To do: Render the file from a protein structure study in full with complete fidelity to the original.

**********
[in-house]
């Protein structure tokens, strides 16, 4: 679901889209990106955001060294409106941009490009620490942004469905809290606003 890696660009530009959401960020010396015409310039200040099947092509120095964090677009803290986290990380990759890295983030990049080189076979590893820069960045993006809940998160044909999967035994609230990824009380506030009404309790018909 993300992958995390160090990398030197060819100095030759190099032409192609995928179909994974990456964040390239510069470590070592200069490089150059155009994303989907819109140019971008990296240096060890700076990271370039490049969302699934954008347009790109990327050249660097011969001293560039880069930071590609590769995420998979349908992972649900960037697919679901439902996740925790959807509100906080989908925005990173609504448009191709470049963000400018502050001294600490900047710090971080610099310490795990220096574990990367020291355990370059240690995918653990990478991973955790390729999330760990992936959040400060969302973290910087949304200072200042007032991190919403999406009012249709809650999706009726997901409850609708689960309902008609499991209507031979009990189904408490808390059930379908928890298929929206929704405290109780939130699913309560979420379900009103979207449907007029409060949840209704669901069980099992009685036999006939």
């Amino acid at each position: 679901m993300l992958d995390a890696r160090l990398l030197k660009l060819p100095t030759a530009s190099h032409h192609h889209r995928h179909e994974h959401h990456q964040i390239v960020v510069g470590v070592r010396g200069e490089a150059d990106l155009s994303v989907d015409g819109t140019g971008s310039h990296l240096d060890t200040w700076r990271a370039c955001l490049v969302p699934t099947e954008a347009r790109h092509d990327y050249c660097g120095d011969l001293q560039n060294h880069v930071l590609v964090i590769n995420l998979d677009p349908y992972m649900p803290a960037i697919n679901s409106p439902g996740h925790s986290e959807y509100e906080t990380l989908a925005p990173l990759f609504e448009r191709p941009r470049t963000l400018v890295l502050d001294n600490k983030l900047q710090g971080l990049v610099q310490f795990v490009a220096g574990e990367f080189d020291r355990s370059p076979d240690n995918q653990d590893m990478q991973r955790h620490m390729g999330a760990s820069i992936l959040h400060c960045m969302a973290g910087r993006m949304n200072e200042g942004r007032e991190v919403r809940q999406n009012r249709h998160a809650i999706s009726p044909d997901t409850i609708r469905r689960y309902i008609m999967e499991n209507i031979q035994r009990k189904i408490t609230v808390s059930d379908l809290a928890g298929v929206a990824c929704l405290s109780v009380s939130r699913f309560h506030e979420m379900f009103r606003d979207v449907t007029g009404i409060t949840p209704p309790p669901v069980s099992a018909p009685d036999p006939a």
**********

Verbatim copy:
[in-house]
């Protein structure tokens, strides 16, 4: 679901889209990106955001060294409106941009490009620490942004469905809290606003 890696660009530009959401960020010396015409310039200040099947092509120095964090677009803290986290990380990759890295983030990049080189076979590893820069960045993006809940998160044909999967035994609230990824009380506030009404309790018909 993300992958995390160090990398030197060819100095030759190099032409192609995928179909994974990456964040390239510069470590070592200069490089150059155009994303989907819109140019971008990296240096060890700076990271370039490049969302699934954008347009790109990327050249660097011969001293560039880069930071590609590769995420998979349908992972649900960037697919679901439902996740925790959807509100906080989908925005990173609504448009191709470049963000400018502050001294600490900047710090971080610099310490795990220096574990990367020291355990370059240690995918653990990478991973955790390729999330760990992936959040400060969302973290910087949304200072200042007032991190919403999406009012249709809650999706009726997901409850609708689960309902008609499991209507031979009990189904408490808390059930379908928890298929929206929704405290109780939130699913309560979420379900009103979207449907007029409060949840209704669901069980099992009685036999006939």
């Amino acid at each position: 679901m993300l992958d995390a890696r160090l990398l030197k660009l060819p100095t030759a530009s190099h032409h192609h889209r995928h179909e994974h959401h990456q964040i390239v960020v510069g470590v070592r010396g200069e490089a150059d990106l155009s994303v989907d015409g819109t140019g971008s310039h990296l240096d060890t200040w700076r990271a370039c955001l490049v969302p699934t099947e954008a347009r790109h092509d990327y050249c660097g120095d011969l001293q560039n060294h880069v930071l590609v964090i590769n995420l998979d677009p349908y992972m649900p803290a960037i697919n679901s409106p439902g996740h925790s986290e959807y509100e906080t990380l989908a925005p990173l990759f609504e448009r191709p941009r470049t963000l400018v890295l502050d001294n600490k983030l900047q710090g971080l990049v610099q310490f795990v490009a220096g574990e990367f080189d020291r355990s370059p076979d240690n995918q653990d590893m990478q991973r955790h620490m390729g999330a760990s820069i992936l959040h400060c960045m969302a973290g910087r993006m949304n200072e200042g942004r007032e991190v919403r809940q999406n009012r249709h998160a809650i999706s009726p044909d997901t409850i609708r469905r689960y309902i008609m999967e499991n209507i031979q035994r009990k189904i408490t609230v808390s059930d379908l809290a928890g298929v929206a990824c929704l405290s109780v009380s939130r699913f309560h506030e979420m379900f009103r606003d979207v449907t007029g009404i409060t949840p209704p309790p669901v069980s099992a018909p009685d036999p006939a």